Consequently, the withdrawal of Nonso Amadi from the scene wasn’t as missed, not as it would have been three years before. Perhaps around this time, Amadi got to thinking about the Nigerian credibility in his work. 2019’s ‘Free’ had signature airy synths and sombre notes in its sonic register, but the EP was subtly positioned as an entry into pop, with the collaborations with Simi and Mr. Eazi promoted as lead singles. Nevertheless, songs like “No Crime” and “What Makes You Sure?” were some of the most acclaimed of the bunch, showing that he needn’t covet Nigerian experiences as much as stay true to his heart.
“The best way to capture your listeners is through the ups and downs,” said Nonso Amadi during an episode of The NATIVE’s Bruk It Down. Being a storyteller, he would know. Indeed the music of Nonso Amadi creates a safe bubble around his listeners, a place where their most outrageous desires and solemn fears can be discussed with an almost doctoral clarity, salving the wounds of realism with sufficient empathy.
“Radio” describes that communal feeling. A breezy record produced by Juls, it follows the quintessential narrative of a superstar whose town and homeboys are letting him go into the world. “We out here rooting for ya, stay on the radio,” he sings with appreciative warmth, beaming his authorial light on where he’s come from. A similar intimacy permeates “Aika”, continuing the artist’s favoured metaphors which uses technological devices as a metre for observing distance and subsequent longing. Such records demonstrate the sensitive allure of Nonso Amadi which also enters into his sound engineering and production.
During those years where he wasn’t actively putting out music, Nonso Amadi produced for other artists such as King Promise (“Slow Down”) and Mr. Eazi (“Legalize”). Reminiscent of his work on the Odunsi co-hosted cult classic ‘War’, the artist proved himself an invaluable asset as a collaborator. And with the understated mastery of an auteur, all his productions exquisitely find the middle ground between his personal tastes and the requirements of the artists. Even with his reclusive nature, that skill hasn’t gone underexplored, especially when he’s producing his own music.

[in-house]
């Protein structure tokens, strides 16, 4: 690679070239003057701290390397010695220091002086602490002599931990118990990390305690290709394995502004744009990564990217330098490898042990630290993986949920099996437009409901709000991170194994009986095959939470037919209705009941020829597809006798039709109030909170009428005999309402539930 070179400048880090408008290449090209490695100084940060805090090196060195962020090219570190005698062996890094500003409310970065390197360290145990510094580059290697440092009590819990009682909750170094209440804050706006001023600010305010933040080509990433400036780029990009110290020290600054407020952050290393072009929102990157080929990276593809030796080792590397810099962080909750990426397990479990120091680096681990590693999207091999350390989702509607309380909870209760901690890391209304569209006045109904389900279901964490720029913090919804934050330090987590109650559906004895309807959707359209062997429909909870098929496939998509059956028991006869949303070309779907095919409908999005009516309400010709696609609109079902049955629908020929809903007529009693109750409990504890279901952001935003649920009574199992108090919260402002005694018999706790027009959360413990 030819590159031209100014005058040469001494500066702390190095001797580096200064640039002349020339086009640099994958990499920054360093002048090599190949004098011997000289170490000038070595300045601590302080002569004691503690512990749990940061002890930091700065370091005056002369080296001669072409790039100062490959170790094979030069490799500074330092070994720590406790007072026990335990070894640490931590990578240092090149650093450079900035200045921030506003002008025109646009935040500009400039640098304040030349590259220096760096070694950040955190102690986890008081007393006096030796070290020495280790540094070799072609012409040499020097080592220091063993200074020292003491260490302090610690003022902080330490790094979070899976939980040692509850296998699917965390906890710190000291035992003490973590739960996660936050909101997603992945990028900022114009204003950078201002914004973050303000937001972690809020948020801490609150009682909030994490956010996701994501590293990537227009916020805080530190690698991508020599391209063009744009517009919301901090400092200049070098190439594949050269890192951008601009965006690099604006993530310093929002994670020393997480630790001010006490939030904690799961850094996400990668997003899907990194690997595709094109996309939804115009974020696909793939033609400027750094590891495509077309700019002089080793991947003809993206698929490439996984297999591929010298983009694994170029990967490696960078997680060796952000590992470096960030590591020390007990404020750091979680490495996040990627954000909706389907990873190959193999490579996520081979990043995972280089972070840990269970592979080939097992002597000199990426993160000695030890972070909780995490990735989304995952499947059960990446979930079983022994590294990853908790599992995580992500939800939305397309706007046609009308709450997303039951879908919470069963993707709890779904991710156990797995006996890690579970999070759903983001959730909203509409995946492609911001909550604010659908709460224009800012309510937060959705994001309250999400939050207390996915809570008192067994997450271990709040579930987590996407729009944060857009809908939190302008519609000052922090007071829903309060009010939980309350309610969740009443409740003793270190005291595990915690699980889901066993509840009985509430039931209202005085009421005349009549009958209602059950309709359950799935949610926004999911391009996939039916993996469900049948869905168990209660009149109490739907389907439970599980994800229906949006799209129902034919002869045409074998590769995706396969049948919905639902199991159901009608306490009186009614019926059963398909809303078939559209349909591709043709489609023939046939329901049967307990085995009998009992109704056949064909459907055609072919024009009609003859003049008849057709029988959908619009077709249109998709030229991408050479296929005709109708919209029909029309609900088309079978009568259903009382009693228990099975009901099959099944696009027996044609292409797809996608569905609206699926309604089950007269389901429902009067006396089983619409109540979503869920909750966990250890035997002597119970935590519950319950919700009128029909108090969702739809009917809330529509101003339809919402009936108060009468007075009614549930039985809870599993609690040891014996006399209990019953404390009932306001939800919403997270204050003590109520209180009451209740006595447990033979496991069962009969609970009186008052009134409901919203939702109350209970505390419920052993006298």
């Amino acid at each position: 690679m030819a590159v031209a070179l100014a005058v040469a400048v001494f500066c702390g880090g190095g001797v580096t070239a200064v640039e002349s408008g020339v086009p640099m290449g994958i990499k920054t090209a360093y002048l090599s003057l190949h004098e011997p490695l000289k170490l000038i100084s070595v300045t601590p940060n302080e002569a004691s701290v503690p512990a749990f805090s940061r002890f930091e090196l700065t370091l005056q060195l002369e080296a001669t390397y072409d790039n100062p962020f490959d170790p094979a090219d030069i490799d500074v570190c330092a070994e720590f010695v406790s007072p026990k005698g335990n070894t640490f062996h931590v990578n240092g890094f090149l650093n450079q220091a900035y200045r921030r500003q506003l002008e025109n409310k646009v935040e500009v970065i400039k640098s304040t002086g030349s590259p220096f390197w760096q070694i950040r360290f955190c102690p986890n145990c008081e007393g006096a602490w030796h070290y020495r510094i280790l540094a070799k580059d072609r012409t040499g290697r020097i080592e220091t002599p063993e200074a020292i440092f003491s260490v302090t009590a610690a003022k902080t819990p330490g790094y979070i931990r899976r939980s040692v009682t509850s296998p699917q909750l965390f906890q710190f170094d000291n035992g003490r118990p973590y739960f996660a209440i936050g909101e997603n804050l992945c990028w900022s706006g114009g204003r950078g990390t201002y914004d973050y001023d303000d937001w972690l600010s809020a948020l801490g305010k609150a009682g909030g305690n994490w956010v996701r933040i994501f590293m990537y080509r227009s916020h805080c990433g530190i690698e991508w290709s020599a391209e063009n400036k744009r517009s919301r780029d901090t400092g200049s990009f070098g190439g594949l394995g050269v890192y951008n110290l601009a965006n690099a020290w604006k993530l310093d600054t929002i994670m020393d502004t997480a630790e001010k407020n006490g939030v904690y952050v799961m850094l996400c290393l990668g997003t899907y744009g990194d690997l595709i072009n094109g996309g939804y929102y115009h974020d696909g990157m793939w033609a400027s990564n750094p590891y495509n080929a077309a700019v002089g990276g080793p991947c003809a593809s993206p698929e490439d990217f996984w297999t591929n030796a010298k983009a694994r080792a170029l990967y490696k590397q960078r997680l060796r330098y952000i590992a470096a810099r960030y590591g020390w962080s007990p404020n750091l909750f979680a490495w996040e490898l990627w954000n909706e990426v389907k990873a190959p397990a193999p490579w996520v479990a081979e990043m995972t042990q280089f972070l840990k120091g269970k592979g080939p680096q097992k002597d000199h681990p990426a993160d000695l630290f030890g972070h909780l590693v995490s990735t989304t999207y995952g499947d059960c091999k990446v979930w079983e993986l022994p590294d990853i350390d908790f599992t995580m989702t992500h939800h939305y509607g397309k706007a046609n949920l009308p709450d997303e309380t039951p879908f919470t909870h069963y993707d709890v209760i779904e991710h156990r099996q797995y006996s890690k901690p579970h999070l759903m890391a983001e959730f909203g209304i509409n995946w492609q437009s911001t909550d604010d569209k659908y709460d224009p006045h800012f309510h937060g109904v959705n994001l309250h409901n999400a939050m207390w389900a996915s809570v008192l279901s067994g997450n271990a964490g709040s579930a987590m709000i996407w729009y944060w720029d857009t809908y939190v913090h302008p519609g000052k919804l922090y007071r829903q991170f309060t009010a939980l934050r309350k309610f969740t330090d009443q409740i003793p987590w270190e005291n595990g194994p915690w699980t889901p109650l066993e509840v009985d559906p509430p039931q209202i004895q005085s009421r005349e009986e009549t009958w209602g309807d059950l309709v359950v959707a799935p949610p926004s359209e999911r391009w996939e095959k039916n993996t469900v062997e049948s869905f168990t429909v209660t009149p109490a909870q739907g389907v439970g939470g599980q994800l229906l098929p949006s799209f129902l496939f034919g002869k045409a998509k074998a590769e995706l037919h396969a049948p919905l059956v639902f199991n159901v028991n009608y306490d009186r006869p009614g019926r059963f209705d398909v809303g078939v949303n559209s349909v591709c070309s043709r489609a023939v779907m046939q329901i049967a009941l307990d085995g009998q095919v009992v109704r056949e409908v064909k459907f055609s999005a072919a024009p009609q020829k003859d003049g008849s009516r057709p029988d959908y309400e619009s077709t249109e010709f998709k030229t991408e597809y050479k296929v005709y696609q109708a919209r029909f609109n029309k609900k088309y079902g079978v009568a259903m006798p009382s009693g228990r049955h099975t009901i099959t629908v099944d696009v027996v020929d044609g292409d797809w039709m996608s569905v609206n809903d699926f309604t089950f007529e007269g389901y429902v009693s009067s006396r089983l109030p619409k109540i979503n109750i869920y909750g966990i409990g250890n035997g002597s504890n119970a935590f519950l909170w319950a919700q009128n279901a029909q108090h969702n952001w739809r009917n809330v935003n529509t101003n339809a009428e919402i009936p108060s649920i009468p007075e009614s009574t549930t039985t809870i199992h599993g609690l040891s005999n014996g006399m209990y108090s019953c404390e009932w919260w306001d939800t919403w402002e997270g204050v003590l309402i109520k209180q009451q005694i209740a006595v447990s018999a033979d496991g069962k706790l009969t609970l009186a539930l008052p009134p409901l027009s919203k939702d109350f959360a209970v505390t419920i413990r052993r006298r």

Nonso Amadi’s return has staked his claim to mainstream ubiquity. In stronger grasp of Black realities across Nigerian and in the diaspora, he’s now more attuned to the sounds that make up its social fabric and how purposefully to blend them into his favoured R&B style. “Foreigner” had percussion with debts to Caribbean ska, slowed with sensual strings which rendered a Juls-esque vibe to its appeal. “Ease Up” was steered on a pace which previous Nonso Amadi songs seldom went on; its Pidgin English-inflected verses were also revealing of his evolving ease with Nigerianisms. On “Lock Up”, the street sage Zinoleesky rubbed shoulders with Nonso Amadi, both writers flexing their distinct but similarly evocative writing styles.
‘When It Blooms’ is set to crown the expansive first arc of Nonso Amadi’s career. Unlike the corporate certainty that has followed some of his contemporaries, Amadi lives the life of a true creative. They are seldom certain of what they want to do, but are strongly moved by what they don’t want to do. For an artist with the unwavering standard and rich catalogue of Nonso Amadi, it is enviable that he would seek to push deeper into the textures of his artistry.
Already, the songs that have been released create good precedent. There’s no doubt this would sound different to anything the 27-year-old has ever created, but listeners would be hoping he doesn’t change too drastically. Music, after all, is a game of images and perception, and right now, the perception of Nonso Amadi remains of a thoughtful poet whose ink is supplied in blood and tears, the fleeting happiness and wanton suffering that is known as the human condition.
Having listened to a great part of the album, I can boldly say that Nonso Amadi has created a lasting work. Listeners might not rush to immediately declare its greatness, but it’s the kind to demand subsequent listens. Consequently, its intricate, inner energy arises, lighting up moments with trademark vivacity. For the most parts of the album, Nonso Amadi directs the proceedings but the features also deliver purposefully, further deepening the album’s rouge tone.
One thing’s for sure: this journey has arrived at a fitting destination. Talent can sometimes be a force too heavy to bear, but to his credit, Nonso Amadi has balanced his generational qualities with a refreshing humane perspective. Now returning to ascend his rightful place among the finest troubadours of Afropop, it’s an extension of one of the tenderest love letters ever written between artist and listener.